Previous studies have identified differences in social orientations between different ethnic groups, i.e., the Uyghur and Han Chinese (Ren et al., 2014) and between Northern and Southern Chinese (Talhelm et al., 2014), which was consistent with our results. We assume the differences observed in the current study are related to the fact that the Mongolian have traditionally been known as nomadic herders (Li and Huntsinger, 2011; Wang et al., 2013), while the Han Chinese have been known as traditional agrarian community (Talhelm et al., 2014). Existing literature has shown that farming communities are more interdependent, compared to less sedentary hunter-gatherer communities that are more independent (Witkin and Berry, 1975; Uskul et al., 2008). According to subsistence theory, some forms of subsistence like farming require more functional interdependence than herding. Accordingly, the independence and mobility which are main features of herding activity make herding cultures more individualistic, while the stability and high labor demands make farming cultures more collectivistic (Nisbett et al., 2001).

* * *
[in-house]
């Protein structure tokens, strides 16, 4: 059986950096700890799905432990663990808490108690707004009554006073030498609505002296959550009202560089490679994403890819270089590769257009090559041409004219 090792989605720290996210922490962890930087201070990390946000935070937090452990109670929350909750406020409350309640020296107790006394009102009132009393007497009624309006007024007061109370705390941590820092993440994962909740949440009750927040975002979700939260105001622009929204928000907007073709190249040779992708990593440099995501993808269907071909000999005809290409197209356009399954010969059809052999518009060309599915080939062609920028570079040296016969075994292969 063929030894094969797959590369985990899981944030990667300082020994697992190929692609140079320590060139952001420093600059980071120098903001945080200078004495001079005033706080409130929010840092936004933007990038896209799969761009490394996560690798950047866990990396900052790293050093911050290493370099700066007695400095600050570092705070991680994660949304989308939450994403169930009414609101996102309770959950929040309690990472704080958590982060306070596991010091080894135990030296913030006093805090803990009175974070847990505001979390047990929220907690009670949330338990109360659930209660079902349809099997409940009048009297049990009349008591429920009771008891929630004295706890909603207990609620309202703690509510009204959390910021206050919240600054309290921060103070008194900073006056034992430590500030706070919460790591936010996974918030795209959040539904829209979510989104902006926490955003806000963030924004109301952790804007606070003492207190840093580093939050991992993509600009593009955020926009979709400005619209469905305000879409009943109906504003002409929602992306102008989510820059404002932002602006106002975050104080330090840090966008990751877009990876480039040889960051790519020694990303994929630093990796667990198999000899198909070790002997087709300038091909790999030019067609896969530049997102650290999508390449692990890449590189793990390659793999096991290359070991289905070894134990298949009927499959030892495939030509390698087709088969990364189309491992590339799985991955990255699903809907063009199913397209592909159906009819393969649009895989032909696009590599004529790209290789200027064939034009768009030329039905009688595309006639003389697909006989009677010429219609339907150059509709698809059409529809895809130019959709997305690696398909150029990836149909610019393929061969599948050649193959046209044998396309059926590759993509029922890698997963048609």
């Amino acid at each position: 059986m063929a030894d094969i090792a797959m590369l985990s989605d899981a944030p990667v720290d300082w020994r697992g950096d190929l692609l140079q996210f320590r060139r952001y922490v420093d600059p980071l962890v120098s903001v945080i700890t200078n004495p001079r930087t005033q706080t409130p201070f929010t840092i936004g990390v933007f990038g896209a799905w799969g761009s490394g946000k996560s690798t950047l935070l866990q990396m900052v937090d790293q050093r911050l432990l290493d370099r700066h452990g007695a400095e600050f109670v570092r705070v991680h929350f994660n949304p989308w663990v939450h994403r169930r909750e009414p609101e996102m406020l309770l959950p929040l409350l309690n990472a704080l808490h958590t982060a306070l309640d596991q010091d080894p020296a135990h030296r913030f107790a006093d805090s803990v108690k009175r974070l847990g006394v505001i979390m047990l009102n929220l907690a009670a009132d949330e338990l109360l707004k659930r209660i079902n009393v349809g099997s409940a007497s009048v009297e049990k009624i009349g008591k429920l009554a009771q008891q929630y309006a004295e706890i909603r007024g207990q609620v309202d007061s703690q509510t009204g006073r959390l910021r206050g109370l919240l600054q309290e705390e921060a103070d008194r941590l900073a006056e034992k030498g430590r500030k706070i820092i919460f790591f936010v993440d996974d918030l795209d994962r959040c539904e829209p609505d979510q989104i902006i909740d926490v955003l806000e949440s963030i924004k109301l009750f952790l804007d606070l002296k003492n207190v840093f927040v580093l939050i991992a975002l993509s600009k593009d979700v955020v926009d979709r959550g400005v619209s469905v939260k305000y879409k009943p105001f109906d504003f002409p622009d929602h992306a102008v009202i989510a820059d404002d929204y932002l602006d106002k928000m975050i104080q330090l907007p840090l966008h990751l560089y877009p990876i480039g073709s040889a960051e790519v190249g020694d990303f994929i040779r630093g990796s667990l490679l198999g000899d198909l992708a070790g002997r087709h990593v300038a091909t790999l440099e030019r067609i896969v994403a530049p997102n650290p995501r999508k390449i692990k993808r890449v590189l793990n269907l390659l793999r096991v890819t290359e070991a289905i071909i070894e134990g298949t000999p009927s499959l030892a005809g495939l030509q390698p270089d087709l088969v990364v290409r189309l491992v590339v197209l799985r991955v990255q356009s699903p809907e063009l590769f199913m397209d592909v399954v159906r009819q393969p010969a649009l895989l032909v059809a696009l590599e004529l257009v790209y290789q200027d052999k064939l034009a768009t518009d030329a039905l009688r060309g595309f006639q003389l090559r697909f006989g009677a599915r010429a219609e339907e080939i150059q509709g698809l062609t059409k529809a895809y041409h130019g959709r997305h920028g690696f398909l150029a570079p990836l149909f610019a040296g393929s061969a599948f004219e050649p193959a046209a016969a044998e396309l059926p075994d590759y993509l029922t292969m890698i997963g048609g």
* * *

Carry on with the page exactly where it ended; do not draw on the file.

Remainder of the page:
In the late1990s and early 2000s, the Chinese government started issuing laws that either banned grazing for several months throughout the year or all together. Furthermore, they wanted to make herding families to raise their animals in stables, or to resettle them in urban areas. Consequently, nowadays only a minority of Mongolians still lead this pastoral lifestyle, while the majority have either switched to agricultural farming or have moved to urban areas (Han, 2011). In view of these facts, the present study provided support for the historical subsistence theory, by adding new evidence to growing literature of the deep roots and persistence of cultural traits in China. The observed results imply the long-run effects of ecological system, which is consistent with previous studies that have shown that cultural differences based on historical subsistence style continue into the modern era, even in areas where most people no longer engage in the traditional subsistence activity but work in modern industry (Alesina et al., 2013).